• As God has once again “put on flesh” thru my time this past year with a spiritual director and a small group of people who are journeying together with me in the area of spiritual direction, and has met me in such ways that I never really knew He could be oh so personal…and real…and tangible…

Maybe you have such stories as well. Maybe you don’t.

I actually don’t write any of this with any desire that my experience with this powerful God would be compared with yours. But rather that it would simply echo the story of Acts 2. That this deeply personal God desires to become very real to you, to each of us, if we will wait upon Him as the disciples did and live into the kind of community He forms us to be (that we see His disciples living out immediately).

A personal experience with God’s presence is the main foundation of a journey to becoming more Christlike than American.

As we begin to reflect upon our own experiences with God in relation to the stories in Acts we will hopefully begin to see similarities. And yet we will also see some distinctions – many times because as Americans we’ve added some things to what we see happening in Acts. Mostly out a cultural desire for more or better, or for uniqueness or modernity. And yet it will take identifying those things and stripping them away to really rediscover the simple core commonalities of what a personal relationship with God worked out in community really looks like today. Just as it did in the life of those disciples in Acts.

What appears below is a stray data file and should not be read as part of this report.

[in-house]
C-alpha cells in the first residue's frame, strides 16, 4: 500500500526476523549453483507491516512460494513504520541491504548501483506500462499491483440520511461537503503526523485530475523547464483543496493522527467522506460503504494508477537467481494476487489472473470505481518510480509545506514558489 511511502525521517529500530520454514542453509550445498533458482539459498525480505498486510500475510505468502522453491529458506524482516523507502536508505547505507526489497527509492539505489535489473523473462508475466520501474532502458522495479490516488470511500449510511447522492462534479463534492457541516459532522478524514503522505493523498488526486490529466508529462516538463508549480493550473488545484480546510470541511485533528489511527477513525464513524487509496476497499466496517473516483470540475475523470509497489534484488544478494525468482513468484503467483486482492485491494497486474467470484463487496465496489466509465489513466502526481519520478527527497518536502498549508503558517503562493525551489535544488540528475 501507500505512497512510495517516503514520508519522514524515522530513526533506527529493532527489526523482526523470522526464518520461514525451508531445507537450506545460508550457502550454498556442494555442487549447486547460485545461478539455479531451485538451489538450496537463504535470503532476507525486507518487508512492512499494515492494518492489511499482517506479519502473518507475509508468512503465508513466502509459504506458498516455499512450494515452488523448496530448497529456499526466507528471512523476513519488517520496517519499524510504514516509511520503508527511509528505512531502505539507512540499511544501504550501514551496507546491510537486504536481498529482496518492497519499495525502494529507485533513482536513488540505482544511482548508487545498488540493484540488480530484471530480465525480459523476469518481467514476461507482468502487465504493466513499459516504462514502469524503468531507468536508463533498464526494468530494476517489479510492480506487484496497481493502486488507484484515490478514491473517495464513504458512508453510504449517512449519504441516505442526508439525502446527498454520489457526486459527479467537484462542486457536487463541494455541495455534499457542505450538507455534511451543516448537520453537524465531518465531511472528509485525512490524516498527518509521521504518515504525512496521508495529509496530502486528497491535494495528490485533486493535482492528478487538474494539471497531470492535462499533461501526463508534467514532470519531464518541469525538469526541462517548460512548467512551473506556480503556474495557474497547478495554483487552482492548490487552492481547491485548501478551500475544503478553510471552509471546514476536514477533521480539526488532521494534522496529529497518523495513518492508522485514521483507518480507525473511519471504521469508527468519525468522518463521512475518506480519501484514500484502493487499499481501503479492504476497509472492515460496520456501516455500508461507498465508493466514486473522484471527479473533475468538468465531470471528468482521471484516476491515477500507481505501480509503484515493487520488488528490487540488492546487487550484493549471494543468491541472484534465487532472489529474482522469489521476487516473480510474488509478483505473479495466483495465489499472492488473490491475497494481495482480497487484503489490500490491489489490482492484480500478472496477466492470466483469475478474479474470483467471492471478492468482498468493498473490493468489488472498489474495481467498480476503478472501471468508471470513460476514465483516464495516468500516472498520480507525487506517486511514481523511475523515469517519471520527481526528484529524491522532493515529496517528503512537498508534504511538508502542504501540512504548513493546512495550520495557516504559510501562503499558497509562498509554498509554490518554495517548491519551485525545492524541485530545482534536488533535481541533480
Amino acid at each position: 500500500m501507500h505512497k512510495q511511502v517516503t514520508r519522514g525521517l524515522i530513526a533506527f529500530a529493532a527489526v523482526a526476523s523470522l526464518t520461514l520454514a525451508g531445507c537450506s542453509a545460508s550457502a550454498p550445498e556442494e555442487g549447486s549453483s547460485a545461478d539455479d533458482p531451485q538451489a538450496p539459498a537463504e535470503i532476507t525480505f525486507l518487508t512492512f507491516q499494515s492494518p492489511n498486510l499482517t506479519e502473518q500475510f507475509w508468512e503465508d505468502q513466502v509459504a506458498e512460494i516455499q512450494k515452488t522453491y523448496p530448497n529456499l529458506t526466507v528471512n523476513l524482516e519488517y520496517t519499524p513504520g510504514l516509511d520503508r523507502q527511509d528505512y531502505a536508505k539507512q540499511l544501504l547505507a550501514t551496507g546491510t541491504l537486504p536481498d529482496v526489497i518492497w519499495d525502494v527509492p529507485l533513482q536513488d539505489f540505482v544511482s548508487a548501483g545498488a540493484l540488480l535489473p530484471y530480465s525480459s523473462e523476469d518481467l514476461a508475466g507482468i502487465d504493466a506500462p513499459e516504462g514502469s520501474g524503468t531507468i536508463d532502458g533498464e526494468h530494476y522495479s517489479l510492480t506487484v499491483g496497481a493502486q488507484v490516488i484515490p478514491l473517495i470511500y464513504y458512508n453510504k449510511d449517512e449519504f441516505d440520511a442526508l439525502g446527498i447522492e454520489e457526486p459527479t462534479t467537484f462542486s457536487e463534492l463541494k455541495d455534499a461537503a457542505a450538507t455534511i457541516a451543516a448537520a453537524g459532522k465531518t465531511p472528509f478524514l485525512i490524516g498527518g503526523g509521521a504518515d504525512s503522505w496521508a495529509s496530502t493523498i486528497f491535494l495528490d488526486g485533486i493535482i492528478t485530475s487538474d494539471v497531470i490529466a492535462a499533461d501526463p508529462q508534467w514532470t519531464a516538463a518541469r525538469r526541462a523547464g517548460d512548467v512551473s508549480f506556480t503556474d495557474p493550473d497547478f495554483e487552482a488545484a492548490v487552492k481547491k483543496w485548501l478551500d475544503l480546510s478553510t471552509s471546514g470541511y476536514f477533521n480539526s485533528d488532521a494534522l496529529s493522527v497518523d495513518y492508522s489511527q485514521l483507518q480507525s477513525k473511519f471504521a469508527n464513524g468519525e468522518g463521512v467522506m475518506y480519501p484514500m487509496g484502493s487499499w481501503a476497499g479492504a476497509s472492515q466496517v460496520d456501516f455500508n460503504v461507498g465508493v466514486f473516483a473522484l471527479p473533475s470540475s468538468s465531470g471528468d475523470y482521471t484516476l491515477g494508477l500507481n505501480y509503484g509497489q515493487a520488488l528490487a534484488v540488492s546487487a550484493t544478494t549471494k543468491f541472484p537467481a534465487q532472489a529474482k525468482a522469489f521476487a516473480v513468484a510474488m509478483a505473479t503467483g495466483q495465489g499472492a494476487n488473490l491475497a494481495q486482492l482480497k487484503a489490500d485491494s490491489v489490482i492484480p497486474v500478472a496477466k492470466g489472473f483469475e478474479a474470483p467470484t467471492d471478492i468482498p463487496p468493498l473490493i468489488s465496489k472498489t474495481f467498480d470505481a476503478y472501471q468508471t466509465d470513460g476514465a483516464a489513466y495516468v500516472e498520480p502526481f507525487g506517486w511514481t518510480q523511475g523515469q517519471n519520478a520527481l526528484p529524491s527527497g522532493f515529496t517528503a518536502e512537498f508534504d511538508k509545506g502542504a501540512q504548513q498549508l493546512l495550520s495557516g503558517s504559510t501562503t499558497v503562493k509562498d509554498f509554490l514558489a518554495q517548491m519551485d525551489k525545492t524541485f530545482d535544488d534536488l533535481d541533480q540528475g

Becoming more Christlike means being in relationship with a deeply personal God as He sends His Spirit to dwell with us.

It transforms our lives.

And it forms our churches.

May this relationship with God, and these relationships as the church, be the basis of a re-formation of God’s people once again today.

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About the author

Drew Anderson

Son. Brother. Husband. Father. Friend. Mentor. Spiritual Director. Consultant. Coach. Student. Communicator. Organizer.